These metrics and more can be obtained with the right reliability test

Reliability Engineering
VEM Reliability Testing

## ● Reliability Growth Tests (RGT)

- Normal Testing
- Accelerated Testing

## ● Reliability Validation (RV)

Reliability Engineering
VEM Reliability Testing

## To determine a product’s physical limitations, functional capabilities and inherent

failure mechanisms.
Used early & throughout the design process

## To demonstrate the product’s ability to fulfill reliability, availability & design

requirements under realistic conditions.

## Production Reliability Acceptance Tests

To ensure that variation in materials, parts, & processes related to move from
prototypes to full production does not affect product reliability

## Screens and Audits precipitate and detect hidden defects

Reliability Engineering
VEM Reliability Testing

Reliability Validation
To ensure that the product is performing reliably in the actual customer environment /
application.

## Reliability Validation tracks field data on Customer Dashboards

Reliability Engineering
VEM Accelerated Testing

4. Accelerated Testing

Reliability Engineering
VEM Accelerated Testing

Scope : Accelerated testing allows designers to make predictions about the life of a
product by developing a model that correlates reliability under accelerated conditions to
reliability under normal conditions.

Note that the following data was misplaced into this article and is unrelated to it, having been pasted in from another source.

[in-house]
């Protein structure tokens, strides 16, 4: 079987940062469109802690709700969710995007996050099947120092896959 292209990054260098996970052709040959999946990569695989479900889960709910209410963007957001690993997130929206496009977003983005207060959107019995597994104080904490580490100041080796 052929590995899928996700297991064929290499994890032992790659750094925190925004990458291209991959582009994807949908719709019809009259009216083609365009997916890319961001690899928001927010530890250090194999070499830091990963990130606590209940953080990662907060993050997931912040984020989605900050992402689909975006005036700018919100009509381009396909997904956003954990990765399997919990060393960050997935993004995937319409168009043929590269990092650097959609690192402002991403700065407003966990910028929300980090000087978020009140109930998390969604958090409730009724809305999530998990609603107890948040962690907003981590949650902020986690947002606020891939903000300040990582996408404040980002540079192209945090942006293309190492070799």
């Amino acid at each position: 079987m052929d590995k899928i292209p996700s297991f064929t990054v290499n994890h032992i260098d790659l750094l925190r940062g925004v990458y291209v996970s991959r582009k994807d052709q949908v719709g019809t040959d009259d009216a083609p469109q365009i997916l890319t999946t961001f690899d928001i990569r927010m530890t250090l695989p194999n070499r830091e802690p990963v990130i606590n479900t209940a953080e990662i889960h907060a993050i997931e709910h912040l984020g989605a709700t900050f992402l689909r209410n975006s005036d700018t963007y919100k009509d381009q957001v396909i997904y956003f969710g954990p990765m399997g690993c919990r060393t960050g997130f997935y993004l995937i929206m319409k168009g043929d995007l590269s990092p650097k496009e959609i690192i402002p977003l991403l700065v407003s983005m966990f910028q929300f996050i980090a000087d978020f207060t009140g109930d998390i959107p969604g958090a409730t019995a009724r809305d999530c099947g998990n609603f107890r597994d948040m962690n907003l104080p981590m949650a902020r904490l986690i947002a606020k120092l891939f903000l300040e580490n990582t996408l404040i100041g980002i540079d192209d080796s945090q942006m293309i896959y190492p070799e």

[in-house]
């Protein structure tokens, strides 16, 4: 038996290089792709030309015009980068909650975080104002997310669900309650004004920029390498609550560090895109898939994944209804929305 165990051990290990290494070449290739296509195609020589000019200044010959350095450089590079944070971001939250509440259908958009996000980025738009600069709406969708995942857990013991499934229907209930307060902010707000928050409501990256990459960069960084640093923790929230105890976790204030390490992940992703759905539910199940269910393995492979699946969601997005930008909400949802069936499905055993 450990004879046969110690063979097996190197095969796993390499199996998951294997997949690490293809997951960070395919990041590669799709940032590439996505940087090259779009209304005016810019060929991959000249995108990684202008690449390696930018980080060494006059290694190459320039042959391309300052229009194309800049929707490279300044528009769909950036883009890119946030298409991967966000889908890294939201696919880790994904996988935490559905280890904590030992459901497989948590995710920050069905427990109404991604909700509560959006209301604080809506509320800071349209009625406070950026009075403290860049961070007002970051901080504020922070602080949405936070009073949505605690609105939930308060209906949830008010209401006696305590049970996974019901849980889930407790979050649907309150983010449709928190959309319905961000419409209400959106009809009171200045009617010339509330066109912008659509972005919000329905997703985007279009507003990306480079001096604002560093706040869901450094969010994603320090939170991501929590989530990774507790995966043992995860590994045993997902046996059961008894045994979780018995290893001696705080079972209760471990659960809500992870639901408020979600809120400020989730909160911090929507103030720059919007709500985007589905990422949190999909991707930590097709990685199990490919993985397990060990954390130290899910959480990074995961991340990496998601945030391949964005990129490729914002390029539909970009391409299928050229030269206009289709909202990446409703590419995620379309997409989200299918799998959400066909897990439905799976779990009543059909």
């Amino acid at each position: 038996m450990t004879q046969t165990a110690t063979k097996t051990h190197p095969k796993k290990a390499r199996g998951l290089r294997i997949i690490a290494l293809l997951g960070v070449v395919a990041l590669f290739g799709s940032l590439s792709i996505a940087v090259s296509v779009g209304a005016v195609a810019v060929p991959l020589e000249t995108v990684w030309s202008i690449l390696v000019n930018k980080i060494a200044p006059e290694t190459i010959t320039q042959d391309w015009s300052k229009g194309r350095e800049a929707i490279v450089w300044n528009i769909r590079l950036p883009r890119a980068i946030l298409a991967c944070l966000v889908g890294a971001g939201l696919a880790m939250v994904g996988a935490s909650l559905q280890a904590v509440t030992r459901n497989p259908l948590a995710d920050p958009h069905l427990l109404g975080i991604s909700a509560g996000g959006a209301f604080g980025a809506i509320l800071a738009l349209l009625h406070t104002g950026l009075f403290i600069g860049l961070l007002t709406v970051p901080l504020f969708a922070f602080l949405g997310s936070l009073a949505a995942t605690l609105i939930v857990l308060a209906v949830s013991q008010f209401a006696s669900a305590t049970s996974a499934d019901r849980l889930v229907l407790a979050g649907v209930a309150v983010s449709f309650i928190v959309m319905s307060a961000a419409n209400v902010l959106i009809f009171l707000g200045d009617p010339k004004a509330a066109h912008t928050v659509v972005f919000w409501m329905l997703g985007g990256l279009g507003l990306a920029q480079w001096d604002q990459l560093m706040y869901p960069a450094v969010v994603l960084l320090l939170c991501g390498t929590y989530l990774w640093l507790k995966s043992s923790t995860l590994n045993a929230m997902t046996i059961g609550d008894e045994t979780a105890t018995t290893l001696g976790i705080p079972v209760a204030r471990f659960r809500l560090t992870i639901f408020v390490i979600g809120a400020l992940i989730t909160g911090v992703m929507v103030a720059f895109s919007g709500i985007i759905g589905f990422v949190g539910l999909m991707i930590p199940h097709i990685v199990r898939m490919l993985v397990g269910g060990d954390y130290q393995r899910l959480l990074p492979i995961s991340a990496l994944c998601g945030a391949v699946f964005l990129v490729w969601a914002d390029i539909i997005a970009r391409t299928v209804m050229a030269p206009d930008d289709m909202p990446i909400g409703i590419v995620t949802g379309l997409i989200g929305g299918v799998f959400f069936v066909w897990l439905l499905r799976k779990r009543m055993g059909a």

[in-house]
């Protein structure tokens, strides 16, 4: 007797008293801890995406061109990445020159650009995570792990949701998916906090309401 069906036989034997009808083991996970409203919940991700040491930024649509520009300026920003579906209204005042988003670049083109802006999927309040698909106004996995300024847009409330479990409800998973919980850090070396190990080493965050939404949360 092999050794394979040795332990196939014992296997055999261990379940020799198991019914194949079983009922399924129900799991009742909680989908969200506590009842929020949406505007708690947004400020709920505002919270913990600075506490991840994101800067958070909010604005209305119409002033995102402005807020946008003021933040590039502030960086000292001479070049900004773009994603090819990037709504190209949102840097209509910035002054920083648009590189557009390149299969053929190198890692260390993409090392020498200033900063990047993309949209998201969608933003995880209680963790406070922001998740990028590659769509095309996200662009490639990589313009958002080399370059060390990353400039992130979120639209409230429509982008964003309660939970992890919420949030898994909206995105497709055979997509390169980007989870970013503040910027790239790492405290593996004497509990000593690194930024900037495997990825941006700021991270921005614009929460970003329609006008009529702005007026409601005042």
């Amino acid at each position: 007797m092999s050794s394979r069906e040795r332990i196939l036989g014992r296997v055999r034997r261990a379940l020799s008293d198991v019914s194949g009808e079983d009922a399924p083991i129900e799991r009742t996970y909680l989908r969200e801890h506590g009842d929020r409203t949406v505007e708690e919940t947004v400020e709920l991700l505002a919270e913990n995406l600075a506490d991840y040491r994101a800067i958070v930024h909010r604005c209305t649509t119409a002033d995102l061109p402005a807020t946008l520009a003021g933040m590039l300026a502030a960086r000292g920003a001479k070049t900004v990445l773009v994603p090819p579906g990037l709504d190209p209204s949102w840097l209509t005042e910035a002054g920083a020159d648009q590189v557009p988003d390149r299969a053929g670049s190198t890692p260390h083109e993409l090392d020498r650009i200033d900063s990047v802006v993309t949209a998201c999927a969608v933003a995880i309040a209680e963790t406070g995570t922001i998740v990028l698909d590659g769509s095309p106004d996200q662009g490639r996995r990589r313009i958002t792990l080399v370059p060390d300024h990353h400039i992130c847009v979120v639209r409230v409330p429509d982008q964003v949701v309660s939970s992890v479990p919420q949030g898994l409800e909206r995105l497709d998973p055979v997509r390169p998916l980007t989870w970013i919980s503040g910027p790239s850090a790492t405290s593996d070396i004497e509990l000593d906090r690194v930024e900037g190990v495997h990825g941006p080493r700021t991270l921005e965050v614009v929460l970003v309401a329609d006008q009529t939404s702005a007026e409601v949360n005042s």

Model:
The model is how we extrapolate back to
normal stress levels.

## Results @ high stress + stress-life relationship = Results @ normal stress

Reliability Engineering
VEM Accelerated Testing

## Failure data is needed to accurately assess and improve reliability - this

poses problems when testing highly reliable parts

Since the number of failures r is critical, and not the sample size n on test, it
becomes increasingly difficult to assess the failure rates of highly reliable
components.

Testing at much higher than typical stresses can yield failures but models are
then needed to relate these back to use stress.

The models that relate high stress reliability to normal use reliability are
called acceleration models.

## When changing stress is equivalent to multiplying time to fail by a constant,

we have true (physical) acceleration.

Reliability Engineering
VEM Accelerated Testing

## Physical Acceleration (sometimes called True Acceleration or just

Acceleration) means that operating a unit at high stress (i.e., higher
temperature or voltage or humidity or duty cycle, etc.) produces the same
failures that would occur at typical-use stresses, except that they happen much
quicker.

## Failure may be due to mechanical fatigue, corrosion, chemical reaction,

diffusion, migration, etc. These are the same causes of failure under normal
stress; the time scale is simply different.

An Acceleration Factor is the constant multiplier between the two stress levels

Reliability Engineering